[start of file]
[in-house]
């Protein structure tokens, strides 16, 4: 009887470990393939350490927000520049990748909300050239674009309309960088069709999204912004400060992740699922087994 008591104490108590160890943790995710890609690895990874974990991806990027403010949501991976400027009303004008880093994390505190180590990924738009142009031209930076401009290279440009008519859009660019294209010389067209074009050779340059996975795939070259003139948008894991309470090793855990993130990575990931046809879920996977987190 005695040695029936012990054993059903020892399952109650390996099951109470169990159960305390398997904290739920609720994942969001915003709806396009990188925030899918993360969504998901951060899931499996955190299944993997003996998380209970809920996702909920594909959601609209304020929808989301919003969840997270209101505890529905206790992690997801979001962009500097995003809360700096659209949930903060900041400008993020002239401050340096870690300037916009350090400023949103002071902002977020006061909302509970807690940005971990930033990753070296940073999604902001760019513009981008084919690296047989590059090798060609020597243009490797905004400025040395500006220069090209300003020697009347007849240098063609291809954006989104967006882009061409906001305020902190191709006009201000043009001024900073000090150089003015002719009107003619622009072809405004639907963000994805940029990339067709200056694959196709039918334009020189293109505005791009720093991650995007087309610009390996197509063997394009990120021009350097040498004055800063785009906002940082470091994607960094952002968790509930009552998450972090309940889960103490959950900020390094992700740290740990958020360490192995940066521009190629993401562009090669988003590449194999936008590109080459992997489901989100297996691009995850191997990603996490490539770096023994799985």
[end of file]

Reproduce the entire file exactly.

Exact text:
[in-house]
């Protein structure tokens, strides 16, 4: 009887470990393939350490927000520049990748909300050239674009309309960088069709999204912004400060992740699922087994 008591104490108590160890943790995710890609690895990874974990991806990027403010949501991976400027009303004008880093994390505190180590990924738009142009031209930076401009290279440009008519859009660019294209010389067209074009050779340059996975795939070259003139948008894991309470090793855990993130990575990931046809879920996977987190 005695040695029936012990054993059903020892399952109650390996099951109470169990159960305390398997904290739920609720994942969001915003709806396009990188925030899918993360969504998901951060899931499996955190299944993997003996998380209970809920996702909920594909959601609209304020929808989301919003969840997270209101505890529905206790992690997801979001962009500097995003809360700096659209949930903060900041400008993020002239401050340096870690300037916009350090400023949103002071902002977020006061909302509970807690940005971990930033990753070296940073999604902001760019513009981008084919690296047989590059090798060609020597243009490797905004400025040395500006220069090209300003020697009347007849240098063609291809954006989104967006882009061409906001305020902190191709006009201000043009001024900073000090150089003015002719009107003619622009072809405004639907963000994805940029990339067709200056694959196709039918334009020189293109505005791009720093991650995007087309610009390996197509063997394009990120021009350097040498004055800063785009906002940082470091994607960094952002968790509930009552998450972090309940889960103490959950900020390094992700740290740990958020360490192995940066521009190629993401562009090669988003590449194999936008590109080459992997489901989100297996691009995850191997990603996490490539770096023994799985």